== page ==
Iwaya demolition: Again Lagos raises more IDPs


On Thursday August 17, Razak Jimoh, an artisan made money available to his wife, Azzezat, for the purchase of dresses for their daughters, ahead of the Muslim festival of Eid-el-Kabir, which recently held.

On his return from work same day, Jimoh was too tired to appraise what his wife had bought, as has been the practice. He promised to do that on return from work on Friday, August 18, since he had to meet up with a client as early as 6.00 a.m., that Friday.

But by the time he was summoned home by his weeping wife, the three new dresses, shoes, and eye wears for the kids, alongside all other personal effects of theirs, were under the rubbles at Balogun Extension, Abete-Iwaya, Yaba. Put differently, they had no place to call home again, and so had to begin the search for where to put up with their three young daughters.

According to the woman, a breastfeeding mother, she suddenly fell asleep while breastfeeding her baby and was woken up by loud bangs on the door by neighbours, who knew she had no knowledge of the rampaging bulldozers at the behest of the Lagos State Government, through the Ministry of Physical Planning and Urban Development.

The bulldozers flanked by a battery of gun-totting mobile policemen roared into the community, and within a few hours, demolished over 200 houses, destroyed property worth millions of naira, and multiplied the number of Internally Displaced Persons (IDPs) in the country.

Before the demolition, the community, like others, played host to lots of schools, churches and sundry outfits.

The community, which shares boundary with the University of Lagos (UNILAG), and overlooks the Third Mainland Bridge, before being levelled, was home to an estimated population of over 5, 000 people.

What many of these people IDPs are now alleging is that the state government never gave them a hint about demolition, which would have enabled them seek alternative accommodation, or prepare for the worse.

Like the distraught residents, business owners are equally aghast as to what kind of government would annihilate small-scale enterprises without recourse to the impact they create at the lower rungs of the state’s economy.

While deploring the state’s penchant for demolishing what they described as “poor peoples settlement,” as shown by recent spate of demolition, they call on civil society groups to come to their aide in wrestling a government they claim has disdain for the poor.

Boladale Samuel, whose father’s residence and church building were brought down, expressed anger at the manner they were treated by the policemen, and members of the Lagos State Environmental Taskforce.

“The policemen upon arrival started harassing us with their guns threatening to shoot us. They actually fired into the air. We could not even express ourselves. All we could do was just standby and watch in shock as the bulldozers tore down our house. My father, who lives within his church building, was not allowed to pick any of his property. This is so unfair in a country, where we are citizens. We were thoroughly intimidated by the police, and eventually left in our agony,” Samuel lamented.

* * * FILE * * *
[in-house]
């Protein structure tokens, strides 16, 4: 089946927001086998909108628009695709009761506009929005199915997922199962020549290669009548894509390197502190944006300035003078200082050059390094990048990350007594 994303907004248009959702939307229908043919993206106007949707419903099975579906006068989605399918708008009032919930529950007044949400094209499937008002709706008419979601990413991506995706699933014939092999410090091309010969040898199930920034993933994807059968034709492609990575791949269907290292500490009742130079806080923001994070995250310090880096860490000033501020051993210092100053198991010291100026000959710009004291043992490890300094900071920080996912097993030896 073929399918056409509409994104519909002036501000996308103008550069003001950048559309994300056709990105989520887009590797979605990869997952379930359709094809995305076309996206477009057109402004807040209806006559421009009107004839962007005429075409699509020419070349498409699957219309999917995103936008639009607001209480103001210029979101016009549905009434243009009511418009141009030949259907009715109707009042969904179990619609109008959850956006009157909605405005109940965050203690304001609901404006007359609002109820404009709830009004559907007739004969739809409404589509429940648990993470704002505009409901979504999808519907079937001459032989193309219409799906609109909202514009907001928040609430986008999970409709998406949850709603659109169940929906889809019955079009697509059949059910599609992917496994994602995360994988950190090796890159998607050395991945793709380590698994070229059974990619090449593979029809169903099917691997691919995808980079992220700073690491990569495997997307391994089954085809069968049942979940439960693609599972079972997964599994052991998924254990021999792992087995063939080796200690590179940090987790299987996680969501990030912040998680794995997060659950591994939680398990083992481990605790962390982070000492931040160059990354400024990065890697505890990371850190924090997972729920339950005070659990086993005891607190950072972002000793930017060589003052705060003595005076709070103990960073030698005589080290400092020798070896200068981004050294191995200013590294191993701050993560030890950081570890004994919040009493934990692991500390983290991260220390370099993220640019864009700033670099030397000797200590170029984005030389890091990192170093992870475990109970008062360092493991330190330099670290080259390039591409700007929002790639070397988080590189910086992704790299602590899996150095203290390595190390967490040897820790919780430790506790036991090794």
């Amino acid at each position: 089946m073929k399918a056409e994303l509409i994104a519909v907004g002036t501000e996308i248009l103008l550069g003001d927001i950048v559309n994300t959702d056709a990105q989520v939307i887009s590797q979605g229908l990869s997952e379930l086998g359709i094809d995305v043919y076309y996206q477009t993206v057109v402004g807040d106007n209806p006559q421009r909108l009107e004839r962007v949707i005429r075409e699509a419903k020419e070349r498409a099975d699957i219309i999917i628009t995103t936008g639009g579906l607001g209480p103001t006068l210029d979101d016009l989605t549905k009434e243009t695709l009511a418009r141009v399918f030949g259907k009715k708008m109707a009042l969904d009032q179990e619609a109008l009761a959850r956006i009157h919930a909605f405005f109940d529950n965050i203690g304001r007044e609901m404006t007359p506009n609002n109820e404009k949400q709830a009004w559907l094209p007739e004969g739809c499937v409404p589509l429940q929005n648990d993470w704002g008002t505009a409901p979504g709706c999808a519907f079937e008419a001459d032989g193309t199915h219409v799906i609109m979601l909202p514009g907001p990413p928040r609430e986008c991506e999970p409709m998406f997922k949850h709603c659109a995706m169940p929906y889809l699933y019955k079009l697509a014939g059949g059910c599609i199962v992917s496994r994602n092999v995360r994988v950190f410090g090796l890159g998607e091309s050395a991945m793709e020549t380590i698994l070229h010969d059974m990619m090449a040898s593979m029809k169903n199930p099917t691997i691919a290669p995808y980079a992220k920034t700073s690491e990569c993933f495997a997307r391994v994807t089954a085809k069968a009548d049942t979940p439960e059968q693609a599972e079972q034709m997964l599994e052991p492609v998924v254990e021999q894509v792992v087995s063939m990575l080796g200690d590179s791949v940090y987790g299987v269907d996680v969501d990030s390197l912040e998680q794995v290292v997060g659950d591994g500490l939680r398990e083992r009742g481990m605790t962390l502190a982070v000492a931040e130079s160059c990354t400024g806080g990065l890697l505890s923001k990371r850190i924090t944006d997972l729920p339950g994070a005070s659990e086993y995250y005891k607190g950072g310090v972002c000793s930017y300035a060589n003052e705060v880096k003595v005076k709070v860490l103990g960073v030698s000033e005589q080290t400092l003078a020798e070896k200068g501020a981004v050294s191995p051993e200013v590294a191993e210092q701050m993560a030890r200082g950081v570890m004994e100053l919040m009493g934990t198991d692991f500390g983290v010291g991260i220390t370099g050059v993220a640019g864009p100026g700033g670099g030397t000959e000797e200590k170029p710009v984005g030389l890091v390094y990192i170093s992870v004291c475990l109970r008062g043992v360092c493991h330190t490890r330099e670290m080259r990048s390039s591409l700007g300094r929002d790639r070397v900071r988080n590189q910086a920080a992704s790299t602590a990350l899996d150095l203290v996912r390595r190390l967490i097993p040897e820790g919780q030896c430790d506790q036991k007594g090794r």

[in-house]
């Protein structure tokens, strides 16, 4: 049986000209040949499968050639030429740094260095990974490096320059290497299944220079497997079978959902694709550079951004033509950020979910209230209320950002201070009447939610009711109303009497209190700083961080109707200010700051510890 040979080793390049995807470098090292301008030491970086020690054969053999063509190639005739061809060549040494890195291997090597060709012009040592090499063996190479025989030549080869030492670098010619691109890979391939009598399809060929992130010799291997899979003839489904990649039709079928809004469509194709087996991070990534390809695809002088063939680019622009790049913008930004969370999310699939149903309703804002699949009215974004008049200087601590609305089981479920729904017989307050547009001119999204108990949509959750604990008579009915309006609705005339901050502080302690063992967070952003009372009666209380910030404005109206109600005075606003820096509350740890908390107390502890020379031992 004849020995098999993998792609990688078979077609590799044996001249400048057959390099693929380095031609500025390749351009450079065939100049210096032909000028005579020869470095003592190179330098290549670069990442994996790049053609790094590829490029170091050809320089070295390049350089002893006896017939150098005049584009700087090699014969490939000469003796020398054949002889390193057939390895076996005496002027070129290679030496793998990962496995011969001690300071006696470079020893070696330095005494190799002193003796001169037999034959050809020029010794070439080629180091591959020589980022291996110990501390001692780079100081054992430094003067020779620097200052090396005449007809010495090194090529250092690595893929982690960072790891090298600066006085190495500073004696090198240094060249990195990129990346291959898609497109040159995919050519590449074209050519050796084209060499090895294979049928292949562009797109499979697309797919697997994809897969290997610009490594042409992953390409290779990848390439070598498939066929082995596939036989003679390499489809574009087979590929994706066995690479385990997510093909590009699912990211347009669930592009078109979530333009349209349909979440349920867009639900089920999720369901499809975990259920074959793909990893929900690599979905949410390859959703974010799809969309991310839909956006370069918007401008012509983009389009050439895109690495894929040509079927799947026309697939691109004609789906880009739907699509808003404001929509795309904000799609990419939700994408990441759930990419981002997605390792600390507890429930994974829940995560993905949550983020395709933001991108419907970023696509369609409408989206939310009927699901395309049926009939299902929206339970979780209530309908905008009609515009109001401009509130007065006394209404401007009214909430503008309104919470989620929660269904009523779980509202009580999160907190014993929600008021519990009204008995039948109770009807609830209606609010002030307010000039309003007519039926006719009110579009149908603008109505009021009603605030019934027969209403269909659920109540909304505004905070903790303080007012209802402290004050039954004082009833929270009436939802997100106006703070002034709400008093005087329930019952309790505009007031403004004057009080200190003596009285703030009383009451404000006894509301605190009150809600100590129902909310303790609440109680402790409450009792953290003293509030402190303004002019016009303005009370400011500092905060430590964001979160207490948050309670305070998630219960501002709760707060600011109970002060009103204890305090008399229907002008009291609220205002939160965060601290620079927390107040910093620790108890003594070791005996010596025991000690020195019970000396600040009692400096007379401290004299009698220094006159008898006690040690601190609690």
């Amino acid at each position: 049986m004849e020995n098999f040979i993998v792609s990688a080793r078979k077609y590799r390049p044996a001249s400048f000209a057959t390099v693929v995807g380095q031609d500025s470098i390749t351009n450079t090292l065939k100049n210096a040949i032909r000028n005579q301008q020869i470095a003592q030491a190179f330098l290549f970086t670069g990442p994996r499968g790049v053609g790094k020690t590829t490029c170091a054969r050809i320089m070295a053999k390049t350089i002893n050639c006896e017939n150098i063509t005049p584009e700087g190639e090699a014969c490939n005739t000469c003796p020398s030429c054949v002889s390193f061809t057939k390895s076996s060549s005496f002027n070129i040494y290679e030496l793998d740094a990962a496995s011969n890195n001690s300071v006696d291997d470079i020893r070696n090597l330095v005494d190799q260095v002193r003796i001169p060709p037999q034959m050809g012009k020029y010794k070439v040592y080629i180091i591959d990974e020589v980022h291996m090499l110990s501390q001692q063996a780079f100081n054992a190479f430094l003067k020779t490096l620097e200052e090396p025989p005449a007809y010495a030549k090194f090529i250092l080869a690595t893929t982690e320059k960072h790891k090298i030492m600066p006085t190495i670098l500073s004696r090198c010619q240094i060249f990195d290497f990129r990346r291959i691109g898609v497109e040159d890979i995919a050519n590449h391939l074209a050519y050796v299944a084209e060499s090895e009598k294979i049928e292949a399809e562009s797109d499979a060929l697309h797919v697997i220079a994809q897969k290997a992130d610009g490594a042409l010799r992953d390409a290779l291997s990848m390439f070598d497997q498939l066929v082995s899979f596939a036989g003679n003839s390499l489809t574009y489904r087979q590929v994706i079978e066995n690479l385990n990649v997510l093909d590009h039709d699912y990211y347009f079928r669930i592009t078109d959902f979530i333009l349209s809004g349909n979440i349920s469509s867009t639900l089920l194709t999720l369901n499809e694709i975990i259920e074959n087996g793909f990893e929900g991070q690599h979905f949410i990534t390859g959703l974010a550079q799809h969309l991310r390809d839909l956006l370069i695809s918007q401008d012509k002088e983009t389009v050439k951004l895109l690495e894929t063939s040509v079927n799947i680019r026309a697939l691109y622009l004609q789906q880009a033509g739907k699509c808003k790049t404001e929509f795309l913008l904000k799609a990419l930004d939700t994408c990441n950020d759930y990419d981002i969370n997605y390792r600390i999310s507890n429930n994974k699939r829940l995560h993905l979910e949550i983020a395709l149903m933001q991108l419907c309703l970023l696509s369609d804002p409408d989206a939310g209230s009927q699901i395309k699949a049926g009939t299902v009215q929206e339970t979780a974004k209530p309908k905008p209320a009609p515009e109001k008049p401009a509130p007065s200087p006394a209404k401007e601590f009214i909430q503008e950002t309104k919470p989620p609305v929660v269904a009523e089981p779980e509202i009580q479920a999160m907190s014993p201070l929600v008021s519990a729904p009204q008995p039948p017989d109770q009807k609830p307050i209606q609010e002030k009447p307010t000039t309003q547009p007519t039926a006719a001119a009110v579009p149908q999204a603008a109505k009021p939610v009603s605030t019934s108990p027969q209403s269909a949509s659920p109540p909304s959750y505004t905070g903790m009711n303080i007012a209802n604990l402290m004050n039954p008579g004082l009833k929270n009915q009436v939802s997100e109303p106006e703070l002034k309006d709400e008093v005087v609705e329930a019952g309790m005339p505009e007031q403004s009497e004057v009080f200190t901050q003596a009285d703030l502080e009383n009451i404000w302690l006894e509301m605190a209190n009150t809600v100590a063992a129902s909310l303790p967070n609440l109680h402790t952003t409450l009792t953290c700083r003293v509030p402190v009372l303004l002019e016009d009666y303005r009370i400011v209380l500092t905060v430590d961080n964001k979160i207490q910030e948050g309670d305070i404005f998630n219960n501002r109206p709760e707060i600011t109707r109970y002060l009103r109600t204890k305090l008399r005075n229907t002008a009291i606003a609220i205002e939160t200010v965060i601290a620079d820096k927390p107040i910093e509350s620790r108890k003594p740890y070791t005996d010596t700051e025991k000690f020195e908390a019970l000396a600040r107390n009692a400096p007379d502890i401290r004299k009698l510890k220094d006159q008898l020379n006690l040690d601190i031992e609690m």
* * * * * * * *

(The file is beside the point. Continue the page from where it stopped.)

Mrs. Olarenwaju, a tricycle operator, whose residence was also brought down said she had to race back home after she was informed of the demolition, through a phone call.

“I rushed back home immediately I received the phone call. But by the time I got there, I saw no structure and my house was no more. I lost everything I had, and I feel very bad. Coping with this condition has not been easy for me because this came unexpected. On that day, two people lost their lives in the process. This is indeed a rude shock. I have left everything in the hands of God and moved on with my life. Presently, I am squatting in a mosque. So, the state government should compensate us for the harm they have brought on us because people bought their plots of land and erected structures that government brought down wantonly. The government should also provide a safe place for people that have nowhere to go to because they are here in the open, and are exposed to danger.

A business proprietor, whose outfit was also levelled expressed shock at what happened saying, “Almost everybody here is stranded. Two people died in the process and another went into coma. It is a hopeless situation. I can’t comprehend how people will just come and demolish all that others have laboured for just like that, without any notification. This is a business and residential place. Things have been tough for us because we are now homeless, people lost their jobs and businesses. Some people are now squatting while others that have no money for accommodation are sleeping with their families in this open place.”